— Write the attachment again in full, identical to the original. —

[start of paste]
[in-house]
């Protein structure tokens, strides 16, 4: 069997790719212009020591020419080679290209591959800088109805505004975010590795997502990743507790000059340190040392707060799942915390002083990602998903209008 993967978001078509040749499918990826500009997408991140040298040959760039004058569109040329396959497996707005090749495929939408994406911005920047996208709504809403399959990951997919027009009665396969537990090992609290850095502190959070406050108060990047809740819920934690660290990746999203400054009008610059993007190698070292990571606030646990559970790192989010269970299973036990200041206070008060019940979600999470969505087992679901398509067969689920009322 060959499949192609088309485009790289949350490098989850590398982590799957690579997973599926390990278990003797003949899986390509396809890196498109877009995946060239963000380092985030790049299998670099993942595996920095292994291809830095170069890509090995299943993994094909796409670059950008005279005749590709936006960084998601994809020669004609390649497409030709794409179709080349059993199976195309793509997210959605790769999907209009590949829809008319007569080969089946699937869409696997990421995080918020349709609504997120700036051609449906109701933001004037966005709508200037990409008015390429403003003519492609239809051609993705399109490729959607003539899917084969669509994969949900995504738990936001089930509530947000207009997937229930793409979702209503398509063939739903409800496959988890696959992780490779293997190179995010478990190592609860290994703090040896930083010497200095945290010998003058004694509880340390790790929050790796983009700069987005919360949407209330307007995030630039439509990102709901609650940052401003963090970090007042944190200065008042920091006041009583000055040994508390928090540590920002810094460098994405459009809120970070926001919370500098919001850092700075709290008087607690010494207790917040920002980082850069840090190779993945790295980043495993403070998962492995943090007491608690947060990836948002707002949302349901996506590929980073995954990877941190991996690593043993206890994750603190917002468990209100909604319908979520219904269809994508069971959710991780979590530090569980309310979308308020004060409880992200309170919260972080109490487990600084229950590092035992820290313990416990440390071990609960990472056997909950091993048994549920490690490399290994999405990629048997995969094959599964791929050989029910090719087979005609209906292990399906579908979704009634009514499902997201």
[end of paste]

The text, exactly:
[in-house]
């Protein structure tokens, strides 16, 4: 069997790719212009020591020419080679290209591959800088109805505004975010590795997502990743507790000059340190040392707060799942915390002083990602998903209008 993967978001078509040749499918990826500009997408991140040298040959760039004058569109040329396959497996707005090749495929939408994406911005920047996208709504809403399959990951997919027009009665396969537990090992609290850095502190959070406050108060990047809740819920934690660290990746999203400054009008610059993007190698070292990571606030646990559970790192989010269970299973036990200041206070008060019940979600999470969505087992679901398509067969689920009322 060959499949192609088309485009790289949350490098989850590398982590799957690579997973599926390990278990003797003949899986390509396809890196498109877009995946060239963000380092985030790049299998670099993942595996920095292994291809830095170069890509090995299943993994094909796409670059950008005279005749590709936006960084998601994809020669004609390649497409030709794409179709080349059993199976195309793509997210959605790769999907209009590949829809008319007569080969089946699937869409696997990421995080918020349709609504997120700036051609449906109701933001004037966005709508200037990409008015390429403003003519492609239809051609993705399109490729959607003539899917084969669509994969949900995504738990936001089930509530947000207009997937229930793409979702209503398509063939739903409800496959988890696959992780490779293997190179995010478990190592609860290994703090040896930083010497200095945290010998003058004694509880340390790790929050790796983009700069987005919360949407209330307007995030630039439509990102709901609650940052401003963090970090007042944190200065008042920091006041009583000055040994508390928090540590920002810094460098994405459009809120970070926001919370500098919001850092700075709290008087607690010494207790917040920002980082850069840090190779993945790295980043495993403070998962492995943090007491608690947060990836948002707002949302349901996506590929980073995954990877941190991996690593043993206890994750603190917002468990209100909604319908979520219904269809994508069971959710991780979590530090569980309310979308308020004060409880992200309170919260972080109490487990600084229950590092035992820290313990416990440390071990609960990472056997909950091993048994549920490690490399290994999405990629048997995969094959599964791929050989029910090719087979005609209906292990399906579908979704009634009514499902997201």